Biochemistry – Folic acid and its most essential coenzyme THFA

Sources, absorption and coenzyme functions of Folate

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Folic acid

  • Folic acid is abundant in vegetables. 
  • It is composed of three constituents. 
  1. The pteridine group linked with 
  2. Para amino benzoic acid (PABA) is called pteroic acid
  3. It is then attached to glutamic acid to form pteroyl glutamic acid or folic acid.
  • In nature, polyglutamates are seen where up to seven glutamate residues are linked to the pteroyl group. 
  • Folacin is the generic name for such folic acid related compounds. 
  • Folic acid is soluble in water. 
  • When exposed to light, it is rapidly destroyed.

Sources of Folic acid

  • Rich sources of folate are:
  1. Yeast,
  2. Green leafy vegetables.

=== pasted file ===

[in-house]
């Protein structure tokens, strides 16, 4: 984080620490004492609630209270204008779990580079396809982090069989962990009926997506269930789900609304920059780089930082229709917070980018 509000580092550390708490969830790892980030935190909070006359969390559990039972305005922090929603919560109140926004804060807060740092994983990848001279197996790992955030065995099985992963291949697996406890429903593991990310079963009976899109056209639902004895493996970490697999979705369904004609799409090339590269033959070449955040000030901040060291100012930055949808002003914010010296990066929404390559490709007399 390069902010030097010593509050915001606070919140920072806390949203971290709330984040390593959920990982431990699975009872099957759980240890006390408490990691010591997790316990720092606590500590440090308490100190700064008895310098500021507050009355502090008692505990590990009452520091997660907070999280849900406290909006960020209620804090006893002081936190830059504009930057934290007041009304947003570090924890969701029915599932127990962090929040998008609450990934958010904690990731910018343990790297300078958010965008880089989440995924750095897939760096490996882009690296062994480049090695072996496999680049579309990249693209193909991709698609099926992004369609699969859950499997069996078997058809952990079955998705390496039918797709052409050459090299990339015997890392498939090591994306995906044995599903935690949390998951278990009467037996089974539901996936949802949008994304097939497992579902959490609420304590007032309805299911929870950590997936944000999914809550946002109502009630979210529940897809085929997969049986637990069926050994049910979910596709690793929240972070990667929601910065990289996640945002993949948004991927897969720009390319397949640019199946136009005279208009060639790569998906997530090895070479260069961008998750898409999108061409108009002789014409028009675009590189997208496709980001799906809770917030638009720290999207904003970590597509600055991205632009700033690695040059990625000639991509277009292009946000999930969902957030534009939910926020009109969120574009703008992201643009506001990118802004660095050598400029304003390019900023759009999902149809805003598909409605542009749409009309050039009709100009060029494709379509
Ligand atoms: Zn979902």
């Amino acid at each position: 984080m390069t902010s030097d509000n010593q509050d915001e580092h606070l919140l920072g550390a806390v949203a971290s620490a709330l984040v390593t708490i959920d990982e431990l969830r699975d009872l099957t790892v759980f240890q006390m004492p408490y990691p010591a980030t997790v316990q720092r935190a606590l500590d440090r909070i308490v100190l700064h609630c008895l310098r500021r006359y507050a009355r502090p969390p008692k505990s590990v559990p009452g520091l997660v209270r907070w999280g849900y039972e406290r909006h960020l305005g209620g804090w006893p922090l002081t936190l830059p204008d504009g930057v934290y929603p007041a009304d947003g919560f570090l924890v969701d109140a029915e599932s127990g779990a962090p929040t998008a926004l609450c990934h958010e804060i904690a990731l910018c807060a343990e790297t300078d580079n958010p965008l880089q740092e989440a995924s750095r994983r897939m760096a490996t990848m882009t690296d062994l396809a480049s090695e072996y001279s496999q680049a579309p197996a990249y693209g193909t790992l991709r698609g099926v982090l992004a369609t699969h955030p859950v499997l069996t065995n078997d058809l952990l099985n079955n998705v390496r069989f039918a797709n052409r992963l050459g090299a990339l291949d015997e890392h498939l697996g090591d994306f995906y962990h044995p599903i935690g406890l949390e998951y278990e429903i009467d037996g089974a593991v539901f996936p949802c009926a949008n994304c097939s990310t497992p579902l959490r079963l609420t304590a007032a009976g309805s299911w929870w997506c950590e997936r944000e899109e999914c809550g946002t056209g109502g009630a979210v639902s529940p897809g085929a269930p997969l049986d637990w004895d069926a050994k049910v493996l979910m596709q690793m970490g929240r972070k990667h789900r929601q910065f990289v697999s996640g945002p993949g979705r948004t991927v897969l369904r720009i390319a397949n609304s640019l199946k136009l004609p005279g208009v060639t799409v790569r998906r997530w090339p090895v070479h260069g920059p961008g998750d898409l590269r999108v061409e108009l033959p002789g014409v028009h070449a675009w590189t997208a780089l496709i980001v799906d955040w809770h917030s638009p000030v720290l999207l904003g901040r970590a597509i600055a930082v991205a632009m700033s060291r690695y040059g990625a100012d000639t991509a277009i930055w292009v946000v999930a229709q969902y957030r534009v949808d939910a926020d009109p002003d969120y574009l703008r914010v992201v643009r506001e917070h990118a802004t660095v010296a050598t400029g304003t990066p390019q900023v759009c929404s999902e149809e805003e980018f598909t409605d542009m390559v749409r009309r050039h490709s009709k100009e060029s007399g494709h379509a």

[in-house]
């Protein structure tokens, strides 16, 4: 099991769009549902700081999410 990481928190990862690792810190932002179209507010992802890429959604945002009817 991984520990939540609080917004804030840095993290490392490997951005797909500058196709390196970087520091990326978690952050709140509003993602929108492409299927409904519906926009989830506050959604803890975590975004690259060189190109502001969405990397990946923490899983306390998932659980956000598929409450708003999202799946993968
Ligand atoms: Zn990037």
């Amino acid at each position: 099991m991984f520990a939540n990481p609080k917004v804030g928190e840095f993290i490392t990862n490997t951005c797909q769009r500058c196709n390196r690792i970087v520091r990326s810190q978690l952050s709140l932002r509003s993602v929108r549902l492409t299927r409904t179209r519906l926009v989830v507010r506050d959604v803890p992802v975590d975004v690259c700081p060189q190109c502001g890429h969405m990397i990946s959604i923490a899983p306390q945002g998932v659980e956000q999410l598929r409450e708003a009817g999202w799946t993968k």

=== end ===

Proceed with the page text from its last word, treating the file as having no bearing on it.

• Moderate sources are:
  1. Cereals,
  2. Pulses, Oil seeds and
  3. Egg.
  • Milk is a poor source for folic acid.

Absorption of Folic acid

  • Folic acid is readily absorbed by the upper part of jejunum.
  • In the blood, it is transported by beta globulins.
  • It is taken up by the liver where the co-enzymes are produced.
  • Folic acid is not stored in tissues.

Coenzyme functions of Folic acid

  • Folic acid is first reduced to 7,8-dihydrofolic acid and then further reduced to 5,6,7,8-tetrahydro folic acid (THFA)
  • Both reactions are catalyzed by NADPH dependent¬†folate reductase.
  • The THFA is the carrier of one-carbon groups.
  • One carbon compound is an organic molecule that contains only a single carbon atom.
  • These ONE CARBON compounds are attached …

FOR COMPLETE LESSON PLEASE VISIT THE VITAMINS TOPIC IN THE BIOCHEMSITRY I, THEN CLICK CURRICULUM TO VIEW THE COMPLETE LIST OF TOPICS.

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